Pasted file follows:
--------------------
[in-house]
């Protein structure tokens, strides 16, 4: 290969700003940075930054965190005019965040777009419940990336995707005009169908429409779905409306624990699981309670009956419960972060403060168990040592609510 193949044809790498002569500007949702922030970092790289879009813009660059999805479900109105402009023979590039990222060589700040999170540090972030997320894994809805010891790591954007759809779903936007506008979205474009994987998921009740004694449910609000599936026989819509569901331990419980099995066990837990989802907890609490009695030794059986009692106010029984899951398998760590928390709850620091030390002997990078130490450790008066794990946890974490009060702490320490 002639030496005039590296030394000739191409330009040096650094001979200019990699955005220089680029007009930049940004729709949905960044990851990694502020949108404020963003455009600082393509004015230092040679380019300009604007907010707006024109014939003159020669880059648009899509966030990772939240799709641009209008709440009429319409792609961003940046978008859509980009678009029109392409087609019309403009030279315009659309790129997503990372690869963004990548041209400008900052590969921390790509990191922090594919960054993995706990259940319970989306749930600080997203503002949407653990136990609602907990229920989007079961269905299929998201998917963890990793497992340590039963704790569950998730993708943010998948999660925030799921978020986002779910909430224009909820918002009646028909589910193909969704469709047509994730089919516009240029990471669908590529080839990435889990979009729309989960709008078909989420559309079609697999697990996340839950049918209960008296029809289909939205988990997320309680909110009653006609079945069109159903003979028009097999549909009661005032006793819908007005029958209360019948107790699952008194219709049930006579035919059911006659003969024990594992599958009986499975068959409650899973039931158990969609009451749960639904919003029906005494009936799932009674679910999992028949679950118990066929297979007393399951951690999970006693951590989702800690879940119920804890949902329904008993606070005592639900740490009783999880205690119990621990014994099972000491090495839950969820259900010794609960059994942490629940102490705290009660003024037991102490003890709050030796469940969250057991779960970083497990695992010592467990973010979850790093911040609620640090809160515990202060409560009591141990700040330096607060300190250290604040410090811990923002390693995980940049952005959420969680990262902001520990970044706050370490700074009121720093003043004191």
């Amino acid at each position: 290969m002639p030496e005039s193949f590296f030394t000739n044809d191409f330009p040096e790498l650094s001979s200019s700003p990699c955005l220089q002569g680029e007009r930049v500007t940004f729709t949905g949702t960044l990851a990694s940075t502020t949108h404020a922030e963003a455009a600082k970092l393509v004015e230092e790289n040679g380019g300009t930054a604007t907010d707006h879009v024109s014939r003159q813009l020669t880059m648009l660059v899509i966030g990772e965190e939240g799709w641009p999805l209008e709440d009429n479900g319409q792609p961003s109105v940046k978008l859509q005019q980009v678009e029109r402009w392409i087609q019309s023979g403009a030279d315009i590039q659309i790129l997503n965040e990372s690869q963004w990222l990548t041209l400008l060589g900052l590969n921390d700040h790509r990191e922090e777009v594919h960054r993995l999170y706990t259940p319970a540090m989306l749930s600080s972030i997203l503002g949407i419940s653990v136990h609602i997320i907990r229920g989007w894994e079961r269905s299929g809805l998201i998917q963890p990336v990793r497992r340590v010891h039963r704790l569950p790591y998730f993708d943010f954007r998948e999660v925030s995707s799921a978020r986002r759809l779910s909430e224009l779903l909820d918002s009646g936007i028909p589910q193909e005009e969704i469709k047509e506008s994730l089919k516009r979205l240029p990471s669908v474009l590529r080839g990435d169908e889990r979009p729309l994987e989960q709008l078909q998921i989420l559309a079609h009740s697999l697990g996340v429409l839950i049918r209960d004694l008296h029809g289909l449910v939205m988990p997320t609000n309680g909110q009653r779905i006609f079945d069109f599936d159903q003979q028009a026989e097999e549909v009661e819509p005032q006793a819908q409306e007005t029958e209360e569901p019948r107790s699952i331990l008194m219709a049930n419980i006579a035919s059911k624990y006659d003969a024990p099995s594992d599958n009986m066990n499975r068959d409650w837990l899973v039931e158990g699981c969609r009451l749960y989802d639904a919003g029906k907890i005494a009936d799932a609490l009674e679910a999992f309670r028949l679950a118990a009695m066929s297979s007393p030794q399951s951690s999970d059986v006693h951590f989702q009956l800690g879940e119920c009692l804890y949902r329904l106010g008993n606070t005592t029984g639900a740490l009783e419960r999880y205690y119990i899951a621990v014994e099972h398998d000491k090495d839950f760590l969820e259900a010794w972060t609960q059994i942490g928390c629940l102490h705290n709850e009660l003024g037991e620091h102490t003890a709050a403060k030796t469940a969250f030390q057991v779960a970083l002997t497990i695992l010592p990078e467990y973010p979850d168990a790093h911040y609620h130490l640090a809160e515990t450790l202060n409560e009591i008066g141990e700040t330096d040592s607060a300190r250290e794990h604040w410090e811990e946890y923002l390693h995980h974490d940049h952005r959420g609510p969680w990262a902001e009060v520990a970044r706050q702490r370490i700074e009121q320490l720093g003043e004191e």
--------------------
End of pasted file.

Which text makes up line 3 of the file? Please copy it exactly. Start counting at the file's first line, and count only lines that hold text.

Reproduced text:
């Amino acid at each position: 290969m002639p030496e005039s193949f590296f030394t000739n044809d191409f330009p040096e790498l650094s001979s200019s700003p990699c955005l220089q002569g680029e007009r930049v500007t940004f729709t949905g949702t960044l990851a990694s940075t502020t949108h404020a922030e963003a455009a600082k970092l393509v004015e230092e790289n040679g380019g300009t930054a604007t907010d707006h879009v024109s014939r003159q813009l020669t880059m648009l660059v899509i966030g990772e965190e939240g799709w641009p999805l209008e709440d009429n479900g319409q792609p961003s109105v940046k978008l859509q005019q980009v678009e029109r402009w392409i087609q019309s023979g403009a030279d315009i590039q659309i790129l997503n965040e990372s690869q963004w990222l990548t041209l400008l060589g900052l590969n921390d700040h790509r990191e922090e777009v594919h960054r993995l999170y706990t259940p319970a540090m989306l749930s600080s972030i997203l503002g949407i419940s653990v136990h609602i997320i907990r229920g989007w894994e079961r269905s299929g809805l998201i998917q963890p990336v990793r497992r340590v010891h039963r704790l569950p790591y998730f993708d943010f954007r998948e999660v925030s995707s799921a978020r986002r759809l779910s909430e224009l779903l909820d918002s009646g936007i028909p589910q193909e005009e969704i469709k047509e506008s994730l089919k516009r979205l240029p990471s669908v474009l590529r080839g990435d169908e889990r979009p729309l994987e989960q709008l078909q998921i989420l559309a079609h009740s697999l697990g996340v429409l839950i049918r209960d004694l008296h029809g289909l449910v939205m988990p997320t609000n309680g909110q009653r779905i006609f079945d069109f599936d159903q003979q028009a026989e097999e549909v009661e819509p005032q006793a819908q409306e007005t029958e209360e569901p019948r107790s699952i331990l008194m219709a049930n419980i006579a035919s059911k624990y006659d003969a024990p099995s594992d599958n009986m066990n499975r068959d409650w837990l899973v039931e158990g699981c969609r009451l749960y989802d639904a919003g029906k907890i005494a009936d799932a609490l009674e679910a999992f309670r028949l679950a118990a009695m066929s297979s007393p030794q399951s951690s999970d059986v006693h951590f989702q009956l800690g879940e119920c009692l804890y949902r329904l106010g008993n606070t005592t029984g639900a740490l009783e419960r999880y205690y119990i899951a621990v014994e099972h398998d000491k090495d839950f760590l969820e259900a010794w972060t609960q059994i942490g928390c629940l102490h705290n709850e009660l003024g037991e620091h102490t003890a709050a403060k030796t469940a969250f030390q057991v779960a970083l002997t497990i695992l010592p990078e467990y973010p979850d168990a790093h911040y609620h130490l640090a809160e515990t450790l202060n409560e009591i008066g141990e700040t330096d040592s607060a300190r250290e794990h604040w410090e811990e946890y923002l390693h995980h974490d940049h952005r959420g609510p969680w990262a902001e009060v520990a970044r706050q702490r370490i700074e009121q320490l720093g003043e004191e």